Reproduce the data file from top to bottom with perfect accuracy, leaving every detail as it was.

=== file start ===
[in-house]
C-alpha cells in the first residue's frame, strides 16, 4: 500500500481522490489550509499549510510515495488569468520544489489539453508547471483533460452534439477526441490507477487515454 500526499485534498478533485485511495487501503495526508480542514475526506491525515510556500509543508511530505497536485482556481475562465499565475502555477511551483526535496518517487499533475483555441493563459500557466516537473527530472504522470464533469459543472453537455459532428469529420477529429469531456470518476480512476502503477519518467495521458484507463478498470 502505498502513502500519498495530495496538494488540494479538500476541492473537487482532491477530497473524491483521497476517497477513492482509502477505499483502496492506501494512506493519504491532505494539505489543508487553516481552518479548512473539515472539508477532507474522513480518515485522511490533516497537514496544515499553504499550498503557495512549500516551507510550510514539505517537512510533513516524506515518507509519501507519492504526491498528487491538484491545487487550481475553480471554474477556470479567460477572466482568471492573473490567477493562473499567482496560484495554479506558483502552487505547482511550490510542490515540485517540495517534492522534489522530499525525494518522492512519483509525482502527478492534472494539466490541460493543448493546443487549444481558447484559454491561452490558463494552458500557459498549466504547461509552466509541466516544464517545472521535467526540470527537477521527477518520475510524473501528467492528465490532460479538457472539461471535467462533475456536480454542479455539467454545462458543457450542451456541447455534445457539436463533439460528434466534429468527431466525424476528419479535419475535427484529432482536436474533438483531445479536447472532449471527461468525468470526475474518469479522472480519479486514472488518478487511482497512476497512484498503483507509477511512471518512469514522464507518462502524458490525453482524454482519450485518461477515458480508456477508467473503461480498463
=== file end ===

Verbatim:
[in-house]
C-alpha cells in the first residue's frame, strides 16, 4: 500500500481522490489550509499549510510515495488569468520544489489539453508547471483533460452534439477526441490507477487515454 500526499485534498478533485485511495487501503495526508480542514475526506491525515510556500509543508511530505497536485482556481475562465499565475502555477511551483526535496518517487499533475483555441493563459500557466516537473527530472504522470464533469459543472453537455459532428469529420477529429469531456470518476480512476502503477519518467495521458484507463478498470 502505498502513502500519498495530495496538494488540494479538500476541492473537487482532491477530497473524491483521497476517497477513492482509502477505499483502496492506501494512506493519504491532505494539505489543508487553516481552518479548512473539515472539508477532507474522513480518515485522511490533516497537514496544515499553504499550498503557495512549500516551507510550510514539505517537512510533513516524506515518507509519501507519492504526491498528487491538484491545487487550481475553480471554474477556470479567460477572466482568471492573473490567477493562473499567482496560484495554479506558483502552487505547482511550490510542490515540485517540495517534492522534489522530499525525494518522492512519483509525482502527478492534472494539466490541460493543448493546443487549444481558447484559454491561452490558463494552458500557459498549466504547461509552466509541466516544464517545472521535467526540470527537477521527477518520475510524473501528467492528465490532460479538457472539461471535467462533475456536480454542479455539467454545462458543457450542451456541447455534445457539436463533439460528434466534429468527431466525424476528419479535419475535427484529432482536436474533438483531445479536447472532449471527461468525468470526475474518469479522472480519479486514472488518478487511482497512476497512484498503483507509477511512471518512469514522464507518462502524458490525453482524454482519450485518461477515458480508456477508467473503461480498463